I ran my hands along the frame of the motorcycle, my fingers sinking slightly into the seat. It was firmer than the ones on my Harleys, hard just like the rest of it. Cold. I almost felt repulsed by how impersonal it felt, but I couldn't wait to ride it.
Giovanni walked over to me, handing me a red helmet, a pair of gloves and a leather jacket. I slipped my arms into the jacket sleeves, and I could feel the metal plates sewn into it, hard against my shoulders and arms, and I felt a little bit like I was going to war. By the time I'd finished putting the gear on, he'd already started his motorcycle, and he sped off without waiting for me, a cloud of dust in his wake as the roar of the engine faded away from me.
I caught up with him a minute later, going much, much faster than I should have been, perched on an unfamiliar machine. He didn't even glance at me, but I didn't expect him to. We weren't on Harleys, machines for friends, dirty machines, grounded machines; we were alone on clinical steel, racing against ourselves more than against each other. The speed was amazing of course - it was incredible - but it was a high that didn't have warmth, even as the sun beat down on me and warm air rushed through the ventilation mesh of my jacket.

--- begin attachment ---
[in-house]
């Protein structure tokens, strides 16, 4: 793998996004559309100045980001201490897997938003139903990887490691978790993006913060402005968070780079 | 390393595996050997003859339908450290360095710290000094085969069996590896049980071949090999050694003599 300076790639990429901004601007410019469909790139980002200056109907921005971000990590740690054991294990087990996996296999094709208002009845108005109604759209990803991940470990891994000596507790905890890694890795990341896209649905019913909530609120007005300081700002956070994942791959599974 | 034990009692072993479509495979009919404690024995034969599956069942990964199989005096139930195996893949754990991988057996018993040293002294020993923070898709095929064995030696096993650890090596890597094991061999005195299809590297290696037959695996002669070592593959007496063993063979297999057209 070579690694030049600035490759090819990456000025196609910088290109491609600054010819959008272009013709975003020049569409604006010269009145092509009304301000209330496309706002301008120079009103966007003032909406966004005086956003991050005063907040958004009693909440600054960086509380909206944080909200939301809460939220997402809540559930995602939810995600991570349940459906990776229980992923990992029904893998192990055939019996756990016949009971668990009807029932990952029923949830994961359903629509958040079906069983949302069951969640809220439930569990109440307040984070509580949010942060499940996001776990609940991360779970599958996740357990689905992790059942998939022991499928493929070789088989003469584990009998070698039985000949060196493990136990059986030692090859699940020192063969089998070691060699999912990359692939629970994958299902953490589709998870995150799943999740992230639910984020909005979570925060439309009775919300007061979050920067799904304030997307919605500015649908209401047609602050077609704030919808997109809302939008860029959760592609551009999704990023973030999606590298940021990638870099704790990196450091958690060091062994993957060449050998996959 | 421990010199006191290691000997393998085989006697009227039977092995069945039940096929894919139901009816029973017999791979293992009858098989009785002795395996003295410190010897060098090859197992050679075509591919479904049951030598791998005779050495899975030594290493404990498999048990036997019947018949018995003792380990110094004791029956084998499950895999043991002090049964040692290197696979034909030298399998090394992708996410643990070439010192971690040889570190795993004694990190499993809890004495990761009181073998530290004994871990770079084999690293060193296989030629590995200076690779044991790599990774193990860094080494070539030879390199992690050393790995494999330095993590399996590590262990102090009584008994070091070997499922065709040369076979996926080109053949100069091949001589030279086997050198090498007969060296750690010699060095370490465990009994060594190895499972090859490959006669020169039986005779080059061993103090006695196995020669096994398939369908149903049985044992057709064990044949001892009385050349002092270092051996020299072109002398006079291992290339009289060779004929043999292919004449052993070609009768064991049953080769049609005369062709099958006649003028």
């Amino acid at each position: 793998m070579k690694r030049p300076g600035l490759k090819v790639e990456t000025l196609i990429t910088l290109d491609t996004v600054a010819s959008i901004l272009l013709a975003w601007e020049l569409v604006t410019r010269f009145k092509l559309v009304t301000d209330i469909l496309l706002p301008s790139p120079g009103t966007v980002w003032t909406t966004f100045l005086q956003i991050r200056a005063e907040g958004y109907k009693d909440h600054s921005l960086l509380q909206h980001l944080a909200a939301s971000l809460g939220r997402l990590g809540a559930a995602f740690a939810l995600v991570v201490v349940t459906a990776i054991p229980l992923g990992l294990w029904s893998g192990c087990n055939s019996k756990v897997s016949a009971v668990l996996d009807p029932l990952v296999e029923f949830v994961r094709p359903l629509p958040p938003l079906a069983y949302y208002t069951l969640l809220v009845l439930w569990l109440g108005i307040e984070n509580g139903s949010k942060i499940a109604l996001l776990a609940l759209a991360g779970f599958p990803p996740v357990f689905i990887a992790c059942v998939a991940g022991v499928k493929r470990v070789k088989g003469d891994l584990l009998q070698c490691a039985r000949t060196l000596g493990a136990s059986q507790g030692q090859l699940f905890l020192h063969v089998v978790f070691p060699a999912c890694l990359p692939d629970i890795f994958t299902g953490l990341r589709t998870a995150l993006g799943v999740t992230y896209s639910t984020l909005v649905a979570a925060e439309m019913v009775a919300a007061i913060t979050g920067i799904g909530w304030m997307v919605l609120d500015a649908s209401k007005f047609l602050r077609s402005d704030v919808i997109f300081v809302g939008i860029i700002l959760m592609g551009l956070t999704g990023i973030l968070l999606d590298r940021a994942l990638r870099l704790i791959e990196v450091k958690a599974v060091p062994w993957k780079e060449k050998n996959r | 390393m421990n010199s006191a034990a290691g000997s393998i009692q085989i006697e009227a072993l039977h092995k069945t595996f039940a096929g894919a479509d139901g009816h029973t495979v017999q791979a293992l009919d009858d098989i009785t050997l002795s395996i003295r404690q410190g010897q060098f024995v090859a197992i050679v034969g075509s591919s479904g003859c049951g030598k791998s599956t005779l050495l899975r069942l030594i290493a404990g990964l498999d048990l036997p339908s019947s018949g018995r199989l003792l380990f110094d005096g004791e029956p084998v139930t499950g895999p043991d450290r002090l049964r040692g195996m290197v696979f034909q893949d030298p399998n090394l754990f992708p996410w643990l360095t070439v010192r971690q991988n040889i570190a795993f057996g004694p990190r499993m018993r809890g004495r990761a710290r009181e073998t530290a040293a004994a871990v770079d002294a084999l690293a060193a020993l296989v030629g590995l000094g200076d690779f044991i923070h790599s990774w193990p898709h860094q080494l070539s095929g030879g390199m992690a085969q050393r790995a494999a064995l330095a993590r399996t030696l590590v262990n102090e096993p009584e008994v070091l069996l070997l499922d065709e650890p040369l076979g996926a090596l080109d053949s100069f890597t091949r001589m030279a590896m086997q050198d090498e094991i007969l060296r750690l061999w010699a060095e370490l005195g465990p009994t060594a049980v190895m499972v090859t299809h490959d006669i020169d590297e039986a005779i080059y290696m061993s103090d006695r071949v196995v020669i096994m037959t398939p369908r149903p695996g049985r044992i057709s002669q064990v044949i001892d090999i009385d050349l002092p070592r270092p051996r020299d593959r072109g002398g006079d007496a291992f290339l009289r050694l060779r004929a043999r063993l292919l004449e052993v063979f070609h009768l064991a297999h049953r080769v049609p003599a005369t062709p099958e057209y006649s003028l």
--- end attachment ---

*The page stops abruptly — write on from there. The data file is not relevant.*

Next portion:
We were out for an hour, riding way too fucking fast, and when we got back to the garage and shed our gear, I pushed him against the wall, kissing him hard, running my hands down his body, tracing every line, every curve, tasting him, feeling him, learning him, pressing myself against him, letting him do the same to me, wanting him to, needing to be as dirty as I felt, knowing he could give me what I needed.
I've never read a romance novel, but if I ever did, chances are that I wouldn't find what we did that afternoon within its pages. It's not just that one of us wasn't a woman, it's that there was nothing romantic or passionate about what we did.
What it was really like was a porno without the cheesy music and the eight inch dicks.